Judas Maccabeus - Handel
Review by John Cooper Green:
At this time of discussion about Scottish independence it was perhaps brave of the Penrith Singers to choose to perform Handel’s Oratorio “Judas Maccabaeus”, which celebrates the defeat of the Scots at the Battle of Culloden in 1746. The excellent programme notes also told me that chandeliers in the church were given to the people of Penrith for their help in defeating the Jacobites. The parallel of the conquering hero of this story, “Judas Maccabaeus”, with the Duke of Cumberland proved very popular with English Society. Though not as well-known as “Messiah” this work is full of familiar pieces such as “Arm, arm ye brave”, “Sound an alarm”, “See the conquering hero comes” (frequently sung as the hymn Thine be the glory) and “O lovely peace”.
Colin Marston mustered together a superb group of soloists, an excellent orchestra and his own assured chorus “The Penrith Singers” for a performance of “Judas Maccabaeus” in St. Andrew’s Penrith last Sunday evening. The young team of soloists were without doubt outstanding, all of them had strong voices and we could perhaps have benefitted from a little more orchestra in their arias. Emma Peaurt (soprano) showed herself to be versatile, contrasting power with lightness and a real feeling for the drama. Lucinda Stuart-Grant (mezzo-soprano) has a beautiful voice, full of warmth and her lower notes were particularly good. These two voices blended well together and their duets were beautifully done. Richard Pollock (Tenor) took the part of “Judas Maccabaeus” to which he brought real gravitas: he has an excellent technique and “Sound an alarm” was particularly fine. Finally the baritone soloist – Adam Marsden - who has a very rich and powerful voice was magnificent in his role. His performance of “Arm, arm ye brave” was one to remember.
The orchestra under the leadership of Sue Johnson played extremely well. Special mention must be made of Tina Macrae on ‘cello who supported the singers so well in the recitatives and played so magically in the aria “O liberty, thou choicest treasure”. Also I must mention the excellent obbligato trumpet playing of Stella Fitzgerald in the tenor aria “With honour let desert be crowned”. Although most of the movements are for strings alone the addition of the woodwind, brass and timpani in certain movements gave a wonderful contrast of tonal colour.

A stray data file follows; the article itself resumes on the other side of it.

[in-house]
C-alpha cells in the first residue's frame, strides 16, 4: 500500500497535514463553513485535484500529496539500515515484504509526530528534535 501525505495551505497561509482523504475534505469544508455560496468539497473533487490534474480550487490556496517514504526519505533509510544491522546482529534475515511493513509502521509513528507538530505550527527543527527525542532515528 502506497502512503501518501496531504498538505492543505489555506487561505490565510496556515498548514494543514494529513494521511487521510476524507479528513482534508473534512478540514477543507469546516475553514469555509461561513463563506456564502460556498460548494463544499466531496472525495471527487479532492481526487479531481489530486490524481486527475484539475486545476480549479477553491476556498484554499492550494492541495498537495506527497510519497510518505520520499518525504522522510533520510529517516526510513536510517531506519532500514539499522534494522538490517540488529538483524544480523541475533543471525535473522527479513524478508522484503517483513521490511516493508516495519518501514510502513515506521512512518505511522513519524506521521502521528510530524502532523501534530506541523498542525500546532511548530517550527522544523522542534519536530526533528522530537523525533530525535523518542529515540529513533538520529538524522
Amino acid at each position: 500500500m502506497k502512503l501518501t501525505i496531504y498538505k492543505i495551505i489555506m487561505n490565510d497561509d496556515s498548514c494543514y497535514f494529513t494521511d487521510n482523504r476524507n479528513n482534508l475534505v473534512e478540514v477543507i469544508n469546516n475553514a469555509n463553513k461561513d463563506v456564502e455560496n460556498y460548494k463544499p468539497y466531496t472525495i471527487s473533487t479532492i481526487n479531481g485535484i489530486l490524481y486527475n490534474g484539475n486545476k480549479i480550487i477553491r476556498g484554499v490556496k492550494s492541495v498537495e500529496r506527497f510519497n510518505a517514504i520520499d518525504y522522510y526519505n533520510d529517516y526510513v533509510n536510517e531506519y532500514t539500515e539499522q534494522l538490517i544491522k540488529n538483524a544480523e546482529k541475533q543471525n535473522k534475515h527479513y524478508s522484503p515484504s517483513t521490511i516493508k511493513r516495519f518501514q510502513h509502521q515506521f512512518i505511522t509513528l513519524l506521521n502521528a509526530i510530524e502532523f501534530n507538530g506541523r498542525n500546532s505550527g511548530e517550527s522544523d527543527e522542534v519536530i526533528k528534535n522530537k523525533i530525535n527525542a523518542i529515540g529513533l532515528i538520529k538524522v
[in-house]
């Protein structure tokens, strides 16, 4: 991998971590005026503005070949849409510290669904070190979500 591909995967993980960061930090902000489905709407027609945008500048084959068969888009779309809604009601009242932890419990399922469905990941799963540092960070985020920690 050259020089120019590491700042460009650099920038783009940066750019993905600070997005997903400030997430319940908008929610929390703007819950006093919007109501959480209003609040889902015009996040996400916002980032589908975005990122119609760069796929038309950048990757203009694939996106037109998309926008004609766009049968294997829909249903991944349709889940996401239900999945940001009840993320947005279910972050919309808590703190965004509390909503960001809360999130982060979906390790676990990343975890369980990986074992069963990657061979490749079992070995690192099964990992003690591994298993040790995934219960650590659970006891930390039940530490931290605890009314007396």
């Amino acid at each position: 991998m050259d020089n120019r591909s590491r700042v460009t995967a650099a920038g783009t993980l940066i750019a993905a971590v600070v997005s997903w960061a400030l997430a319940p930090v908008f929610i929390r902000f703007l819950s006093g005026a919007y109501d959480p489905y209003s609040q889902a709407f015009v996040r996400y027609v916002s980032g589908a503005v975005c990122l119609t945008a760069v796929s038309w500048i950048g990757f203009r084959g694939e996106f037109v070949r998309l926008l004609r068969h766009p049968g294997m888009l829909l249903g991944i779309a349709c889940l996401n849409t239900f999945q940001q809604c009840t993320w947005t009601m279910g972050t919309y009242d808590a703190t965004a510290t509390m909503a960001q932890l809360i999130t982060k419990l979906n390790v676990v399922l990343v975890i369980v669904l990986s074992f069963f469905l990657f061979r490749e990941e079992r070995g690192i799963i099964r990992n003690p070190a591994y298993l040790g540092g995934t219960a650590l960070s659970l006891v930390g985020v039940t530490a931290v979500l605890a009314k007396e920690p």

The choir were on good form, at their best probably in the chorus “Sing unto God”. The whole ensemble was under pinned by a solid bass line, the soprano line was clear and the altos gave a warmth and richness to the choir. Handel’s tenor lines are always too high and sometimes the tenors struggled with those top notes but otherwise the sound was good. Words were always clear and those difficult long lines were mostly well executed.
If I had any criticisms of the performance I would say that some of the rhythms needed to be more precise, a little more contrast in dynamics would have helped and I felt sometimes the drama lacked pace as we moved from one piece to the next. However, the whole performance was extremely enjoyable with some real high points and great credit to all concerned, particularly Colin Marston who directed the players and singers and trained the choir.